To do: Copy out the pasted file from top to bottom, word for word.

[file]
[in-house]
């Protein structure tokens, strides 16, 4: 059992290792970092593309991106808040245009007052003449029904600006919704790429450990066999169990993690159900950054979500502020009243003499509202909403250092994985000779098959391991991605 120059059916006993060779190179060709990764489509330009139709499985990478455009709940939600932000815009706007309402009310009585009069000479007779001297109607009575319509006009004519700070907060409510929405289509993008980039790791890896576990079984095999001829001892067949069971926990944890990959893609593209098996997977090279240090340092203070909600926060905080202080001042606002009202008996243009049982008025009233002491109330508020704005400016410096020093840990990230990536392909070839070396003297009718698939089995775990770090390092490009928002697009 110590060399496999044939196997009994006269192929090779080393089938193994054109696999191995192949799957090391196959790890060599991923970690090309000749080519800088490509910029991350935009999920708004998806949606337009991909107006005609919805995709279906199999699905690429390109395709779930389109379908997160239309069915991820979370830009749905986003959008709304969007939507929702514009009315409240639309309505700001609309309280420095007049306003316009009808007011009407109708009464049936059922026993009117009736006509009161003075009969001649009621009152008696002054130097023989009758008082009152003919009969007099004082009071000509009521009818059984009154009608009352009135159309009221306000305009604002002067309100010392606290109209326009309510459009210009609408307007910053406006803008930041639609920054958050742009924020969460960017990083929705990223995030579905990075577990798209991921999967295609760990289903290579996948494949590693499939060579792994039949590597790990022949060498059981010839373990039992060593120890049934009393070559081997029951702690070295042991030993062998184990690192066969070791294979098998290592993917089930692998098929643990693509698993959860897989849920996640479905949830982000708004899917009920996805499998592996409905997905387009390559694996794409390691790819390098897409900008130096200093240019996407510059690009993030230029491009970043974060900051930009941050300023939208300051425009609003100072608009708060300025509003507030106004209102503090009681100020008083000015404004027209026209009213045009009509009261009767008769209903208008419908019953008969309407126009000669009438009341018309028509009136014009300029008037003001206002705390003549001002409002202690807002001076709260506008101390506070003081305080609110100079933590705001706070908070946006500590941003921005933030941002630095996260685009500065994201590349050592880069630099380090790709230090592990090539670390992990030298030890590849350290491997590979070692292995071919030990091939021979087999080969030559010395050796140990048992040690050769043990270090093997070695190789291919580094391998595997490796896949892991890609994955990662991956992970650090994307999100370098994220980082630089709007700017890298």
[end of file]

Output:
[in-house]
């Protein structure tokens, strides 16, 4: 059992290792970092593309991106808040245009007052003449029904600006919704790429450990066999169990993690159900950054979500502020009243003499509202909403250092994985000779098959391991991605 120059059916006993060779190179060709990764489509330009139709499985990478455009709940939600932000815009706007309402009310009585009069000479007779001297109607009575319509006009004519700070907060409510929405289509993008980039790791890896576990079984095999001829001892067949069971926990944890990959893609593209098996997977090279240090340092203070909600926060905080202080001042606002009202008996243009049982008025009233002491109330508020704005400016410096020093840990990230990536392909070839070396003297009718698939089995775990770090390092490009928002697009 110590060399496999044939196997009994006269192929090779080393089938193994054109696999191995192949799957090391196959790890060599991923970690090309000749080519800088490509910029991350935009999920708004998806949606337009991909107006005609919805995709279906199999699905690429390109395709779930389109379908997160239309069915991820979370830009749905986003959008709304969007939507929702514009009315409240639309309505700001609309309280420095007049306003316009009808007011009407109708009464049936059922026993009117009736006509009161003075009969001649009621009152008696002054130097023989009758008082009152003919009969007099004082009071000509009521009818059984009154009608009352009135159309009221306000305009604002002067309100010392606290109209326009309510459009210009609408307007910053406006803008930041639609920054958050742009924020969460960017990083929705990223995030579905990075577990798209991921999967295609760990289903290579996948494949590693499939060579792994039949590597790990022949060498059981010839373990039992060593120890049934009393070559081997029951702690070295042991030993062998184990690192066969070791294979098998290592993917089930692998098929643990693509698993959860897989849920996640479905949830982000708004899917009920996805499998592996409905997905387009390559694996794409390691790819390098897409900008130096200093240019996407510059690009993030230029491009970043974060900051930009941050300023939208300051425009609003100072608009708060300025509003507030106004209102503090009681100020008083000015404004027209026209009213045009009509009261009767008769209903208008419908019953008969309407126009000669009438009341018309028509009136014009300029008037003001206002705390003549001002409002202690807002001076709260506008101390506070003081305080609110100079933590705001706070908070946006500590941003921005933030941002630095996260685009500065994201590349050592880069630099380090790709230090592990090539670390992990030298030890590849350290491997590979070692292995071919030990091939021979087999080969030559010395050796140990048992040690050769043990270090093997070695190789291919580094391998595997490796896949892991890609994955990662991956992970650090994307999100370098994220980082630089709007700017890298």